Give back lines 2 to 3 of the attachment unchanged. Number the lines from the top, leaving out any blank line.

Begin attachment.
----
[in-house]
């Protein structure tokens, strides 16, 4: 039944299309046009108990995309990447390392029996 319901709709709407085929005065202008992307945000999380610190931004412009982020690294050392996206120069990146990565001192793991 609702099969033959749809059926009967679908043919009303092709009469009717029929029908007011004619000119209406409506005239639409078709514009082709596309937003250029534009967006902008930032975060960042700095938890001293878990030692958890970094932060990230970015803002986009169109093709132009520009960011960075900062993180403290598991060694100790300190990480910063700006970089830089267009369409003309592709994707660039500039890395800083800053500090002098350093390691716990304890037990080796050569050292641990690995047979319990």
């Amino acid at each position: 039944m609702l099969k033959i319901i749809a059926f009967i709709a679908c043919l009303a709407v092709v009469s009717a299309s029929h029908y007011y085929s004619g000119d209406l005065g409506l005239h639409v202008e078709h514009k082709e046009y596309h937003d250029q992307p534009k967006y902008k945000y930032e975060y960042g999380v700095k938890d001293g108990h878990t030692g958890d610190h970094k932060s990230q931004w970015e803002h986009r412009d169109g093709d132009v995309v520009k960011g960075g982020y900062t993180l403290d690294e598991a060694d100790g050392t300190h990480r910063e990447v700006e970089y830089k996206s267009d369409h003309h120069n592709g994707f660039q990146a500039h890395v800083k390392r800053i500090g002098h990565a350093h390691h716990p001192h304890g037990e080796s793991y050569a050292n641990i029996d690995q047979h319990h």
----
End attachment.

């Protein structure tokens, strides 16, 4: 039944299309046009108990995309990447390392029996 319901709709709407085929005065202008992307945000999380610190931004412009982020690294050392996206120069990146990565001192793991 609702099969033959749809059926009967679908043919009303092709009469009717029929029908007011004619000119209406409506005239639409078709514009082709596309937003250029534009967006902008930032975060960042700095938890001293878990030692958890970094932060990230970015803002986009169109093709132009520009960011960075900062993180403290598991060694100790300190990480910063700006970089830089267009369409003309592709994707660039500039890395800083800053500090002098350093390691716990304890037990080796050569050292641990690995047979319990």
């Amino acid at each position: 039944m609702l099969k033959i319901i749809a059926f009967i709709a679908c043919l009303a709407v092709v009469s009717a299309s029929h029908y007011y085929s004619g000119d209406l005065g409506l005239h639409v202008e078709h514009k082709e046009y596309h937003d250029q992307p534009k967006y902008k945000y930032e975060y960042g999380v700095k938890d001293g108990h878990t030692g958890d610190h970094k932060s990230q931004w970015e803002h986009r412009d169109g093709d132009v995309v520009k960011g960075g982020y900062t993180l403290d690294e598991a060694d100790g050392t300190h990480r910063e990447v700006e970089y830089k996206s267009d369409h003309h120069n592709g994707f660039q990146a500039h890395v800083k390392r800053i500090g002098h990565a350093h390691h716990p001192h304890g037990e080796s793991y050569a050292n641990i029996d690995q047979h319990h």